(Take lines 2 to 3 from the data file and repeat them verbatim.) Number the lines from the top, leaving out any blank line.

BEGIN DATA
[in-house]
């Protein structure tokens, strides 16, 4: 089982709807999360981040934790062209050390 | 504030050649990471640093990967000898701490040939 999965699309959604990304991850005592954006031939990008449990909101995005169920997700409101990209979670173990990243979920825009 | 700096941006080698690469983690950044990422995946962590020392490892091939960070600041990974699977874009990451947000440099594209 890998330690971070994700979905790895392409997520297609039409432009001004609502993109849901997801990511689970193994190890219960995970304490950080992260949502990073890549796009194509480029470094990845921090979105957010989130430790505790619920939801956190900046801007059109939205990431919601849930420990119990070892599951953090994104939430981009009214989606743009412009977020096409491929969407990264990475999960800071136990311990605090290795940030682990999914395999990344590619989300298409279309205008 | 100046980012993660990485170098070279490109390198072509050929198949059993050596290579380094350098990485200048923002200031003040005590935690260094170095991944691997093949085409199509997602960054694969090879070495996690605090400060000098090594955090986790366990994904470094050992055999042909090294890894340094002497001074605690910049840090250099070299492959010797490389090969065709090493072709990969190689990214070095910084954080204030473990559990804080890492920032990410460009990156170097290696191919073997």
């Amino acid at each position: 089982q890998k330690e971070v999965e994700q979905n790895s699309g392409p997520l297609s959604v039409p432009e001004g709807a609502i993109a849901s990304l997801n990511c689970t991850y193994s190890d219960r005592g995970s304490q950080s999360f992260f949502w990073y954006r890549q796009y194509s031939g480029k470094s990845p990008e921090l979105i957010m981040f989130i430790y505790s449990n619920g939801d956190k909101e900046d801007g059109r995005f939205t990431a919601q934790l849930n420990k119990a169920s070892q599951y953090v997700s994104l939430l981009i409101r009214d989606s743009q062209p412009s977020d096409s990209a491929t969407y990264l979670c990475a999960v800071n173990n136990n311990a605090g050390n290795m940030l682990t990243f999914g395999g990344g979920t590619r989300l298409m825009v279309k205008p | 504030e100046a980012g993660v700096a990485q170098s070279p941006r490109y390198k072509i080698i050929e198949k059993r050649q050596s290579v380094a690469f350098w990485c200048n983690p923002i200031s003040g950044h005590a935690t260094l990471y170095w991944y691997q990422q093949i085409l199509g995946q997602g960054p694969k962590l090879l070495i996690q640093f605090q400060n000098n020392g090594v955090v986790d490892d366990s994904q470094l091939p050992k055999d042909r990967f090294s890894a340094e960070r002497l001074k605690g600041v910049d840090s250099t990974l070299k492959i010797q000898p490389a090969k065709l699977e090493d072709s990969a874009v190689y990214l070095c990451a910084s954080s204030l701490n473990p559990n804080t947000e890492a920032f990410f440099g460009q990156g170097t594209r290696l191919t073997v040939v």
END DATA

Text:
């Protein structure tokens, strides 16, 4: 089982709807999360981040934790062209050390 | 504030050649990471640093990967000898701490040939 999965699309959604990304991850005592954006031939990008449990909101995005169920997700409101990209979670173990990243979920825009 | 700096941006080698690469983690950044990422995946962590020392490892091939960070600041990974699977874009990451947000440099594209 890998330690971070994700979905790895392409997520297609039409432009001004609502993109849901997801990511689970193994190890219960995970304490950080992260949502990073890549796009194509480029470094990845921090979105957010989130430790505790619920939801956190900046801007059109939205990431919601849930420990119990070892599951953090994104939430981009009214989606743009412009977020096409491929969407990264990475999960800071136990311990605090290795940030682990999914395999990344590619989300298409279309205008 | 100046980012993660990485170098070279490109390198072509050929198949059993050596290579380094350098990485200048923002200031003040005590935690260094170095991944691997093949085409199509997602960054694969090879070495996690605090400060000098090594955090986790366990994904470094050992055999042909090294890894340094002497001074605690910049840090250099070299492959010797490389090969065709090493072709990969190689990214070095910084954080204030473990559990804080890492920032990410460009990156170097290696191919073997």
């Amino acid at each position: 089982q890998k330690e971070v999965e994700q979905n790895s699309g392409p997520l297609s959604v039409p432009e001004g709807a609502i993109a849901s990304l997801n990511c689970t991850y193994s190890d219960r005592g995970s304490q950080s999360f992260f949502w990073y954006r890549q796009y194509s031939g480029k470094s990845p990008e921090l979105i957010m981040f989130i430790y505790s449990n619920g939801d956190k909101e900046d801007g059109r995005f939205t990431a919601q934790l849930n420990k119990a169920s070892q599951y953090v997700s994104l939430l981009i409101r009214d989606s743009q062209p412009s977020d096409s990209a491929t969407y990264l979670c990475a999960v800071n173990n136990n311990a605090g050390n290795m940030l682990t990243f999914g395999g990344g979920t590619r989300l298409m825009v279309k205008p | 504030e100046a980012g993660v700096a990485q170098s070279p941006r490109y390198k072509i080698i050929e198949k059993r050649q050596s290579v380094a690469f350098w990485c200048n983690p923002i200031s003040g950044h005590a935690t260094l990471y170095w991944y691997q990422q093949i085409l199509g995946q997602g960054p694969k962590l090879l070495i996690q640093f605090q400060n000098n020392g090594v955090v986790d490892d366990s994904q470094l091939p050992k055999d042909r990967f090294s890894a340094e960070r002497l001074k605690g600041v910049d840090s250099t990974l070299k492959i010797q000898p490389a090969k065709l699977e090493d072709s990969a874009v190689y990214l070095c990451a910084s954080s204030l701490n473990p559990n804080t947000e890492a920032f990410f440099g460009q990156g170097t594209r290696l191919t073997v040939v």